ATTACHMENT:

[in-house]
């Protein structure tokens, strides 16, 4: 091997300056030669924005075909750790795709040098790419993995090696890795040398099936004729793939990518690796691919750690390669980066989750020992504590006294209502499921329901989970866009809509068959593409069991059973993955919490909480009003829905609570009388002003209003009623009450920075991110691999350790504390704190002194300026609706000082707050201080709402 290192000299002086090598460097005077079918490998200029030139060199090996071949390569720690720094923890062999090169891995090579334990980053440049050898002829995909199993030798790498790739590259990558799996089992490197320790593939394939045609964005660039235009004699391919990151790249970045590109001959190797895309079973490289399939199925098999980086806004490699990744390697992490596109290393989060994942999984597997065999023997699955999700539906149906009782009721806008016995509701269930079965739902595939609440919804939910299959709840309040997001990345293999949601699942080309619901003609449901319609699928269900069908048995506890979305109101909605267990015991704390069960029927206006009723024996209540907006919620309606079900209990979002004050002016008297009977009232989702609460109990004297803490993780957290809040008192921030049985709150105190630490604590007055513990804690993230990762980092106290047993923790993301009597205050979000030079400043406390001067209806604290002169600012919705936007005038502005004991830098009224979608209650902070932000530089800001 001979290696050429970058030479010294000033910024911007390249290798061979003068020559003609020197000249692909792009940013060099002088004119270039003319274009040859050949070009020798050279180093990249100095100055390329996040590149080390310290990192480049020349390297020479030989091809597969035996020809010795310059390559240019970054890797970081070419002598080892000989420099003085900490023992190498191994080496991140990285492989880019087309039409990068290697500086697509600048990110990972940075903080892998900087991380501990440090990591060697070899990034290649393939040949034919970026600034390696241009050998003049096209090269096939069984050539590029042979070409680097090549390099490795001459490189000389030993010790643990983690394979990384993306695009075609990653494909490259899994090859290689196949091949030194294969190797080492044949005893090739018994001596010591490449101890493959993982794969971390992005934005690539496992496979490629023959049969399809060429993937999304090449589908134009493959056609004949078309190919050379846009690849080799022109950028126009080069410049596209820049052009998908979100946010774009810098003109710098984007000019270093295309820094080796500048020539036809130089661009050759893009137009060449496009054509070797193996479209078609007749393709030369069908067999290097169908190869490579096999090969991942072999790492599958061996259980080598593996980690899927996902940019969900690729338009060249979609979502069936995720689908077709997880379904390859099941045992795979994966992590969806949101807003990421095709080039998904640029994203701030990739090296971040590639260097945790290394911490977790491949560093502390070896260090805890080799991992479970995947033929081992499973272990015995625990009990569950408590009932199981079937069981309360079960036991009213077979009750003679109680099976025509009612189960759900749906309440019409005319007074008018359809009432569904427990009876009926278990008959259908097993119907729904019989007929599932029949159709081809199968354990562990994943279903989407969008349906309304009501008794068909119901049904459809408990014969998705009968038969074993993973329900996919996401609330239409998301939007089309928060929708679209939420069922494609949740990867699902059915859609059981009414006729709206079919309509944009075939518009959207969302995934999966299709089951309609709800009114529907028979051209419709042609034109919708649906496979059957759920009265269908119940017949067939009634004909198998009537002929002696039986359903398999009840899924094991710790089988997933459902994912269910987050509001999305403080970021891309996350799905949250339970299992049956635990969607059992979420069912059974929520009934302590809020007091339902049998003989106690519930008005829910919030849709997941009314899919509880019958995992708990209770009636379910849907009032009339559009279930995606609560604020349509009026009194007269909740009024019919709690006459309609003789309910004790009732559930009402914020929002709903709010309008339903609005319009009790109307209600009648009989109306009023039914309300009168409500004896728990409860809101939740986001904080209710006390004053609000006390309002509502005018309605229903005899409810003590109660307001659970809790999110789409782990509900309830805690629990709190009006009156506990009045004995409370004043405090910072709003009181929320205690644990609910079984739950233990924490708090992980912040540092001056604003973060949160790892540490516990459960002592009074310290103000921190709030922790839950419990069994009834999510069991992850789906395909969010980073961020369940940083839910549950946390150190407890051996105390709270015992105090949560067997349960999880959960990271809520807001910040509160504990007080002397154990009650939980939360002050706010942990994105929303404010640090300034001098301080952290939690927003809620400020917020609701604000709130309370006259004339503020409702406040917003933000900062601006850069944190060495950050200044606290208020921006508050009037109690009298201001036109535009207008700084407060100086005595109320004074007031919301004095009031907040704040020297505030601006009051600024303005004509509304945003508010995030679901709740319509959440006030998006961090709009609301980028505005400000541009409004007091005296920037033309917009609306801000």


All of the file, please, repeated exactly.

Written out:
[in-house]
């Protein structure tokens, strides 16, 4: 091997300056030669924005075909750790795709040098790419993995090696890795040398099936004729793939990518690796691919750690390669980066989750020992504590006294209502499921329901989970866009809509068959593409069991059973993955919490909480009003829905609570009388002003209003009623009450920075991110691999350790504390704190002194300026609706000082707050201080709402 290192000299002086090598460097005077079918490998200029030139060199090996071949390569720690720094923890062999090169891995090579334990980053440049050898002829995909199993030798790498790739590259990558799996089992490197320790593939394939045609964005660039235009004699391919990151790249970045590109001959190797895309079973490289399939199925098999980086806004490699990744390697992490596109290393989060994942999984597997065999023997699955999700539906149906009782009721806008016995509701269930079965739902595939609440919804939910299959709840309040997001990345293999949601699942080309619901003609449901319609699928269900069908048995506890979305109101909605267990015991704390069960029927206006009723024996209540907006919620309606079900209990979002004050002016008297009977009232989702609460109990004297803490993780957290809040008192921030049985709150105190630490604590007055513990804690993230990762980092106290047993923790993301009597205050979000030079400043406390001067209806604290002169600012919705936007005038502005004991830098009224979608209650902070932000530089800001 001979290696050429970058030479010294000033910024911007390249290798061979003068020559003609020197000249692909792009940013060099002088004119270039003319274009040859050949070009020798050279180093990249100095100055390329996040590149080390310290990192480049020349390297020479030989091809597969035996020809010795310059390559240019970054890797970081070419002598080892000989420099003085900490023992190498191994080496991140990285492989880019087309039409990068290697500086697509600048990110990972940075903080892998900087991380501990440090990591060697070899990034290649393939040949034919970026600034390696241009050998003049096209090269096939069984050539590029042979070409680097090549390099490795001459490189000389030993010790643990983690394979990384993306695009075609990653494909490259899994090859290689196949091949030194294969190797080492044949005893090739018994001596010591490449101890493959993982794969971390992005934005690539496992496979490629023959049969399809060429993937999304090449589908134009493959056609004949078309190919050379846009690849080799022109950028126009080069410049596209820049052009998908979100946010774009810098003109710098984007000019270093295309820094080796500048020539036809130089661009050759893009137009060449496009054509070797193996479209078609007749393709030369069908067999290097169908190869490579096999090969991942072999790492599958061996259980080598593996980690899927996902940019969900690729338009060249979609979502069936995720689908077709997880379904390859099941045992795979994966992590969806949101807003990421095709080039998904640029994203701030990739090296971040590639260097945790290394911490977790491949560093502390070896260090805890080799991992479970995947033929081992499973272990015995625990009990569950408590009932199981079937069981309360079960036991009213077979009750003679109680099976025509009612189960759900749906309440019409005319007074008018359809009432569904427990009876009926278990008959259908097993119907729904019989007929599932029949159709081809199968354990562990994943279903989407969008349906309304009501008794068909119901049904459809408990014969998705009968038969074993993973329900996919996401609330239409998301939007089309928060929708679209939420069922494609949740990867699902059915859609059981009414006729709206079919309509944009075939518009959207969302995934999966299709089951309609709800009114529907028979051209419709042609034109919708649906496979059957759920009265269908119940017949067939009634004909198998009537002929002696039986359903398999009840899924094991710790089988997933459902994912269910987050509001999305403080970021891309996350799905949250339970299992049956635990969607059992979420069912059974929520009934302590809020007091339902049998003989106690519930008005829910919030849709997941009314899919509880019958995992708990209770009636379910849907009032009339559009279930995606609560604020349509009026009194007269909740009024019919709690006459309609003789309910004790009732559930009402914020929002709903709010309008339903609005319009009790109307209600009648009989109306009023039914309300009168409500004896728990409860809101939740986001904080209710006390004053609000006390309002509502005018309605229903005899409810003590109660307001659970809790999110789409782990509900309830805690629990709190009006009156506990009045004995409370004043405090910072709003009181929320205690644990609910079984739950233990924490708090992980912040540092001056604003973060949160790892540490516990459960002592009074310290103000921190709030922790839950419990069994009834999510069991992850789906395909969010980073961020369940940083839910549950946390150190407890051996105390709270015992105090949560067997349960999880959960990271809520807001910040509160504990007080002397154990009650939980939360002050706010942990994105929303404010640090300034001098301080952290939690927003809620400020917020609701604000709130309370006259004339503020409702406040917003933000900062601006850069944190060495950050200044606290208020921006508050009037109690009298201001036109535009207008700084407060100086005595109320004074007031919301004095009031907040704040020297505030601006009051600024303005004509509304945003508010995030679901709740319509959440006030998006961090709009609301980028505005400000541009409004007091005296920037033309917009609306801000």